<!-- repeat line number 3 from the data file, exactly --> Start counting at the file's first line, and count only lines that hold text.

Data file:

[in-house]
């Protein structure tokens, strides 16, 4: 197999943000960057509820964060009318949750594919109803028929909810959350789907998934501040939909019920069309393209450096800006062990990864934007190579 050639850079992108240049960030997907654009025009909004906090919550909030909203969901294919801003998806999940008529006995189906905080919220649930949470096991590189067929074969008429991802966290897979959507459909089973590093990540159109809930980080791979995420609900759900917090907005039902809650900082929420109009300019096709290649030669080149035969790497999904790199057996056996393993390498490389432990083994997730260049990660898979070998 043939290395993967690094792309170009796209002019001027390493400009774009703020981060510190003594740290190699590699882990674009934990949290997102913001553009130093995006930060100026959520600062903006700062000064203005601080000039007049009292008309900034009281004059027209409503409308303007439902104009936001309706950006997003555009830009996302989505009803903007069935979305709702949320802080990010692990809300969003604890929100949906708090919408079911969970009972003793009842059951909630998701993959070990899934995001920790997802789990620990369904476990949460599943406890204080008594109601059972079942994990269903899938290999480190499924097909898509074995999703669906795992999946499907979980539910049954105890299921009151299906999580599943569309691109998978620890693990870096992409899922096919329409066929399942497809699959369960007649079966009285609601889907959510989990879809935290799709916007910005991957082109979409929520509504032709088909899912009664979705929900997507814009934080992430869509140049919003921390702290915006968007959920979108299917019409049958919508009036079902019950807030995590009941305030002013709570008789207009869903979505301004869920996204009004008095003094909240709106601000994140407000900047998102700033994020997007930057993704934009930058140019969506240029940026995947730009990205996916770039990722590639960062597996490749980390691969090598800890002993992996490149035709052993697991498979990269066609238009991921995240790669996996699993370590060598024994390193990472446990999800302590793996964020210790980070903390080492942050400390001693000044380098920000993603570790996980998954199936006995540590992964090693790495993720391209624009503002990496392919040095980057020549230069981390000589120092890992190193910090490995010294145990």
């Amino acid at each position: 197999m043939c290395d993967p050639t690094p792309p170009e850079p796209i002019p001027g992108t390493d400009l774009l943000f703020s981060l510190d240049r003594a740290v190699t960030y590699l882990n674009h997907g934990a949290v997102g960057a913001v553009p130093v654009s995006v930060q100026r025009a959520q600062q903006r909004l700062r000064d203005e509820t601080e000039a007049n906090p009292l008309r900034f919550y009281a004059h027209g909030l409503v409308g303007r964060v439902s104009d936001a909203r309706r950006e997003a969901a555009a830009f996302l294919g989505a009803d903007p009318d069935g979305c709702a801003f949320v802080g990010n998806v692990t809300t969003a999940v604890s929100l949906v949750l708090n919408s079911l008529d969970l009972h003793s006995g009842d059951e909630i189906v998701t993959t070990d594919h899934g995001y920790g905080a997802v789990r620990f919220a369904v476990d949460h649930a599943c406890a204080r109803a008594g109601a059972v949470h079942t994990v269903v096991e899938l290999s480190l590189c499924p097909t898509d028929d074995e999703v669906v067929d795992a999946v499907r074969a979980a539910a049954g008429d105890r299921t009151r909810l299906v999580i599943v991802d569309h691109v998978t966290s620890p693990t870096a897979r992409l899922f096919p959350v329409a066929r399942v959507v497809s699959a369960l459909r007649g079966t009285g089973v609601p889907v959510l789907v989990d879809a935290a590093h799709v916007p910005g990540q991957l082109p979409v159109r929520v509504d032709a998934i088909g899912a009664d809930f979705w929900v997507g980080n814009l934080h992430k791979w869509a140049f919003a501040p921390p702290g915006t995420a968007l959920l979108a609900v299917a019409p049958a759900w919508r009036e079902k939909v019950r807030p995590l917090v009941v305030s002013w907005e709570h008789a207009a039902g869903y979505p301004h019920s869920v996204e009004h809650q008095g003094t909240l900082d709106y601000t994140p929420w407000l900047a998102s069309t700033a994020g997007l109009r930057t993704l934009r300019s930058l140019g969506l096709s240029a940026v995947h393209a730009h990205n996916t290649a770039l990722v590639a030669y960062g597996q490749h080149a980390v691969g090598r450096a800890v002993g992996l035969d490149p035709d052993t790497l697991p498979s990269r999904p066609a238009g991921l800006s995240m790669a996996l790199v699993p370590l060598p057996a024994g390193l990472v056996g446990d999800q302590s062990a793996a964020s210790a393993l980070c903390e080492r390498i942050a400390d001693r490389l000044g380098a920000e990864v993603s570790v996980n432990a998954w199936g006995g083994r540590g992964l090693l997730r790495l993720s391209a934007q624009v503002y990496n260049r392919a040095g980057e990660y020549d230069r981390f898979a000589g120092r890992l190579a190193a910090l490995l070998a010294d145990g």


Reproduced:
């Amino acid at each position: 197999m043939c290395d993967p050639t690094p792309p170009e850079p796209i002019p001027g992108t390493d400009l774009l943000f703020s981060l510190d240049r003594a740290v190699t960030y590699l882990n674009h997907g934990a949290v997102g960057a913001v553009p130093v654009s995006v930060q100026r025009a959520q600062q903006r909004l700062r000064d203005e509820t601080e000039a007049n906090p009292l008309r900034f919550y009281a004059h027209g909030l409503v409308g303007r964060v439902s104009d936001a909203r309706r950006e997003a969901a555009a830009f996302l294919g989505a009803d903007p009318d069935g979305c709702a801003f949320v802080g990010n998806v692990t809300t969003a999940v604890s929100l949906v949750l708090n919408s079911l008529d969970l009972h003793s006995g009842d059951e909630i189906v998701t993959t070990d594919h899934g995001y920790g905080a997802v789990r620990f919220a369904v476990d949460h649930a599943c406890a204080r109803a008594g109601a059972v949470h079942t994990v269903v096991e899938l290999s480190l590189c499924p097909t898509d028929d074995e999703v669906v067929d795992a999946v499907r074969a979980a539910a049954g008429d105890r299921t009151r909810l299906v999580i599943v991802d569309h691109v998978t966290s620890p693990t870096a897979r992409l899922f096919p959350v329409a066929r399942v959507v497809s699959a369960l459909r007649g079966t009285g089973v609601p889907v959510l789907v989990d879809a935290a590093h799709v916007p910005g990540q991957l082109p979409v159109r929520v509504d032709a998934i088909g899912a009664d809930f979705w929900v997507g980080n814009l934080h992430k791979w869509a140049f919003a501040p921390p702290g915006t995420a968007l959920l979108a609900v299917a019409p049958a759900w919508r009036e079902k939909v019950r807030p995590l917090v009941v305030s002013w907005e709570h008789a207009a039902g869903y979505p301004h019920s869920v996204e009004h809650q008095g003094t909240l900082d709106y601000t994140p929420w407000l900047a998102s069309t700033a994020g997007l109009r930057t993704l934009r300019s930058l140019g969506l096709s240029a940026v995947h393209a730009h990205n996916t290649a770039l990722v590639a030669y960062g597996q490749h080149a980390v691969g090598r450096a800890v002993g992996l035969d490149p035709d052993t790497l697991p498979s990269r999904p066609a238009g991921l800006s995240m790669a996996l790199v699993p370590l060598p057996a024994g390193l990472v056996g446990d999800q302590s062990a793996a964020s210790a393993l980070c903390e080492r390498i942050a400390d001693r490389l000044g380098a920000e990864v993603s570790v996980n432990a998954w199936g006995g083994r540590g992964l090693l997730r790495l993720s391209a934007q624009v503002y990496n260049r392919a040095g980057e990660y020549d230069r981390f898979a000589g120092r890992l190579a190193a910090l490995l070998a010294d145990g």